Living In Hail Country: Choosing An Impact-Resistant Roof
If you live in a part of the country where hailstorms or severe thunderstorms are common, then having a roof that resists impact damage could be the difference between having to pay for frequent roof repairs versus having extra spending money.
In fact, getting the most impact-resistant roof possible can save you money in other ways, too. If a damaged roof leads to leaking inside the house, you may have to pay for attic repairs or water damage restoration. On the other hand, many homeowner's insurance companies will lower your premiums if you have a roof that can hold up to your area's severe weather.
Underwriters Laboratories Impact Testing
Underwriters Laboratories is a company that conducts independent safety testing of a wide range of objects and materials, from appliances to fire extinguishers to wireless telecommunications devices. For the impact resistance of roofing, they have a standard known as UL 2218, which involves hitting roofing materials with various sizes of steel balls from varying distances, and then measuring the damage done.
Roofing materials that have undergone UL 2218 testing are classified on a scale of 1-4 based on how much energy the steel ball must have before it cracks or damages the material. A Class 1 impact rating is the least impact-resistant, and Class 4 is the most. So if you're looking for residential roofing that can hold up to hailstone impact, look for roofing materials with a Class 4 impact rating.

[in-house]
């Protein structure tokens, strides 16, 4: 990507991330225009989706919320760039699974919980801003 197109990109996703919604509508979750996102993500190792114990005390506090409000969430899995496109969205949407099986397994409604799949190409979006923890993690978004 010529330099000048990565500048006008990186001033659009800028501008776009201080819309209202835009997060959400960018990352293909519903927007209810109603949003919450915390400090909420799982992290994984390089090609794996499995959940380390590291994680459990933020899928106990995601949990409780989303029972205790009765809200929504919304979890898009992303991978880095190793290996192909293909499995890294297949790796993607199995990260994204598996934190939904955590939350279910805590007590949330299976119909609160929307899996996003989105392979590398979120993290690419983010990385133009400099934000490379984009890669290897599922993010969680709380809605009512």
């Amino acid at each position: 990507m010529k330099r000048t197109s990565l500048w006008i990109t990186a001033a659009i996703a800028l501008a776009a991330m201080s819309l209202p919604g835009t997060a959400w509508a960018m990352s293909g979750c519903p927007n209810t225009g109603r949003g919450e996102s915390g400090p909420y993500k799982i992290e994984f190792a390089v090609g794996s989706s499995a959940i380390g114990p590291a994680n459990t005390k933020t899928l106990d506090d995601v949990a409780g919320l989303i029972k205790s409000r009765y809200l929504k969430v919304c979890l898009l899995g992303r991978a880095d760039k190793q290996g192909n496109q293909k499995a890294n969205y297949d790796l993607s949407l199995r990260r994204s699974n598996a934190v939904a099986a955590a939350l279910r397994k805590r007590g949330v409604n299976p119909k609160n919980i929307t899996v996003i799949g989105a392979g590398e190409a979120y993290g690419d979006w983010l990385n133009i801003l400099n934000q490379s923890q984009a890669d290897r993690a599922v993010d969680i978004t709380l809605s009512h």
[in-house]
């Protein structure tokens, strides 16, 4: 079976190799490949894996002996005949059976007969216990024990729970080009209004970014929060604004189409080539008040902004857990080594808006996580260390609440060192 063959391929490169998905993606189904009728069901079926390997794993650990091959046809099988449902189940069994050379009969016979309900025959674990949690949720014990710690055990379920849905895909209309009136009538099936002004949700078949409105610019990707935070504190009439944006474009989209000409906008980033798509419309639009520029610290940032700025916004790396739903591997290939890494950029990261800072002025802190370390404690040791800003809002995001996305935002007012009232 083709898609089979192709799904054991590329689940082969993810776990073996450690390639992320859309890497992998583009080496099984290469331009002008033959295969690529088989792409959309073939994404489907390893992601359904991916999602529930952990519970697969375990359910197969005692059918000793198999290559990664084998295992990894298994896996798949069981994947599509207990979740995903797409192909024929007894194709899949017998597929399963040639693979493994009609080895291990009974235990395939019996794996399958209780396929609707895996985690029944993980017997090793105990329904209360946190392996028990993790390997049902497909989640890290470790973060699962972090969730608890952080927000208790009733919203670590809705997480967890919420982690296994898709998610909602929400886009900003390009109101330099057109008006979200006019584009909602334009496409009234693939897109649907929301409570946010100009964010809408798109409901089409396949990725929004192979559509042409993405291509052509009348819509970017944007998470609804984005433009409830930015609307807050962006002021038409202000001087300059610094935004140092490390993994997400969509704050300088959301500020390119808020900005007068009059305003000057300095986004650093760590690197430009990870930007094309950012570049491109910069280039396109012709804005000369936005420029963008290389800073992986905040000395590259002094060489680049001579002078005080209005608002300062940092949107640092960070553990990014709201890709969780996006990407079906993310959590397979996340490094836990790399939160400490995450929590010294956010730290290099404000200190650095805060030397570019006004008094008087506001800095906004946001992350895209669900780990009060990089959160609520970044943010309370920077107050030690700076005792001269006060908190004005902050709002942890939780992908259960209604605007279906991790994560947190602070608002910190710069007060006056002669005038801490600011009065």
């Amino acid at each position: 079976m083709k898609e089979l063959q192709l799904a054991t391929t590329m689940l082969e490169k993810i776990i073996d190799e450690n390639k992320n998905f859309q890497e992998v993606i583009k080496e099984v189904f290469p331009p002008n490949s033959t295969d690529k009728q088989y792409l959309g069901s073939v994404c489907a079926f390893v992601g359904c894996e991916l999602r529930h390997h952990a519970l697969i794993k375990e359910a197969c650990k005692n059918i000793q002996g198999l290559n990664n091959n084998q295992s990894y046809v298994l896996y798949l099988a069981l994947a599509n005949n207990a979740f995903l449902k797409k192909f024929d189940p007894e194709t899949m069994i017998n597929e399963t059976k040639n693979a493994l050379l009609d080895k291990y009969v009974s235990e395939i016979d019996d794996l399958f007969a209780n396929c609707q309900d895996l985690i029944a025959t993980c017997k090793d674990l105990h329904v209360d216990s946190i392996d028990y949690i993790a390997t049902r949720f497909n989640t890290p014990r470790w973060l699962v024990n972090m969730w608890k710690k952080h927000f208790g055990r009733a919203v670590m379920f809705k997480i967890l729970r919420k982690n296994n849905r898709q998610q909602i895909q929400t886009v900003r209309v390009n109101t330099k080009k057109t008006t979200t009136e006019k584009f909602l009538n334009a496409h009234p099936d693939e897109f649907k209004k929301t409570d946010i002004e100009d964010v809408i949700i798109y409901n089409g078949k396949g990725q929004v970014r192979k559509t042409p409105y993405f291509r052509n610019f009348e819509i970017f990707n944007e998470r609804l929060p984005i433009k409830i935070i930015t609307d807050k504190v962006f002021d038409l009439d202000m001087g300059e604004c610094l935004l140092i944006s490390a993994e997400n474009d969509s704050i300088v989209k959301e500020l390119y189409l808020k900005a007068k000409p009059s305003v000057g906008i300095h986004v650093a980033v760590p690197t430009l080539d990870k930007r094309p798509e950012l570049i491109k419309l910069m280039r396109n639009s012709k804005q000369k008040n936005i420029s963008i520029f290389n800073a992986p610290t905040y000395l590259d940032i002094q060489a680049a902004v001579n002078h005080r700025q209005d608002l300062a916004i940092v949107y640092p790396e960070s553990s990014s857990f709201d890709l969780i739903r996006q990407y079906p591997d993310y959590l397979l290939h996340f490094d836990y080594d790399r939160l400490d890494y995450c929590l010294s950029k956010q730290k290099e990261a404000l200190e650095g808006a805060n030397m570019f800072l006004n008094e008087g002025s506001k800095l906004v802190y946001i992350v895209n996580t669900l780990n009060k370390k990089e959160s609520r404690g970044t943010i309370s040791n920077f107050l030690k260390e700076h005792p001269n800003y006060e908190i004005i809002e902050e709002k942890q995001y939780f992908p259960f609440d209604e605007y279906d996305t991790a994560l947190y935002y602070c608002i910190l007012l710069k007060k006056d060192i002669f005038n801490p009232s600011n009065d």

The reason why impact rating is helpful is because roofing that is made from the same materials won't necessarily have the same resistance to impact. For example, asphalt shingles are generally not good at resisting hailstone damage. The granules on the surface can be worn off or broken, exposing the more fragile underlayer to the elements. And with larger hailstones, the entire shingle may crack under the pressure.
Yet there are also asphalt shingles that have a Class 4 impact rating. By reinforcing the asphalt with a fiberglass base and modifying the asphalt formula for added flexibility, asphalt shingles can be made that are much less prone to damage or cracking from hail and debris impact. This is why choosing a material based on its impact rating, rather than the base material type, is your best bet for a sturdy roof.
The greatest damage from impact is at a ninety-degree angle – when the hail or storm debris collides directly with the roof. Low-pitched roofs thus suffer a lot of hail damage when the hail is falling directly, while high-pitched roofs are most damaged during high winds. Knowing this, you may prefer a low-pitched roof if you live in a windy area or a high-pitched roof if storms are not often accompanied by severe winds.
Of course, if you are installing a roof on an existing house, it may not be an option to change the pitch dramatically; however, if you are in the market to purchase a new house, you might consider your desired roof pitch as a selling point.